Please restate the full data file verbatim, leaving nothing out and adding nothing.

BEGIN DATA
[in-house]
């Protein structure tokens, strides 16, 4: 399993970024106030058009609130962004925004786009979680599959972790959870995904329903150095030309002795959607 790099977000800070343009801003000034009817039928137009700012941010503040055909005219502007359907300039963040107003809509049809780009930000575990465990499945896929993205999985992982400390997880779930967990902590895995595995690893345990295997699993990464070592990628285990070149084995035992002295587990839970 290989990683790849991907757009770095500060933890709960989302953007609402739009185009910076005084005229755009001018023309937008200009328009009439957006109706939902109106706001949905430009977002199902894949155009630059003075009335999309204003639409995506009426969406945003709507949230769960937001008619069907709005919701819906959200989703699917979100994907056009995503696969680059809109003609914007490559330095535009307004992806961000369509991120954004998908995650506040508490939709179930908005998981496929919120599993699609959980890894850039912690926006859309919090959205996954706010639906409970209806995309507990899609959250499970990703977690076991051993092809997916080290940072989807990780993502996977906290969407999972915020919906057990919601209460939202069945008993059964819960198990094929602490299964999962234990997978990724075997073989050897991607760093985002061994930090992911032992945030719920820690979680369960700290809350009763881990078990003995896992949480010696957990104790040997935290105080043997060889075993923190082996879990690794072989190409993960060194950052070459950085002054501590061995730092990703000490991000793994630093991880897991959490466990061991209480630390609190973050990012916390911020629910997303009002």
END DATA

[in-house]
């Protein structure tokens, strides 16, 4: 399993970024106030058009609130962004925004786009979680599959972790959870995904329903150095030309002795959607 790099977000800070343009801003000034009817039928137009700012941010503040055909005219502007359907300039963040107003809509049809780009930000575990465990499945896929993205999985992982400390997880779930967990902590895995595995690893345990295997699993990464070592990628285990070149084995035992002295587990839970 290989990683790849991907757009770095500060933890709960989302953007609402739009185009910076005084005229755009001018023309937008200009328009009439957006109706939902109106706001949905430009977002199902894949155009630059003075009335999309204003639409995506009426969406945003709507949230769960937001008619069907709005919701819906959200989703699917979100994907056009995503696969680059809109003609914007490559330095535009307004992806961000369509991120954004998908995650506040508490939709179930908005998981496929919120599993699609959980890894850039912690926006859309919090959205996954706010639906409970209806995309507990899609959250499970990703977690076991051993092809997916080290940072989807990780993502996977906290969407999972915020919906057990919601209460939202069945008993059964819960198990094929602490299964999962234990997978990724075997073989050897991607760093985002061994930090992911032992945030719920820690979680369960700290809350009763881990078990003995896992949480010696957990104790040997935290105080043997060889075993923190082996879990690794072989190409993960060194950052070459950085002054501590061995730092990703000490991000793994630093991880897991959490466990061991209480630390609190973050990012916390911020629910997303009002």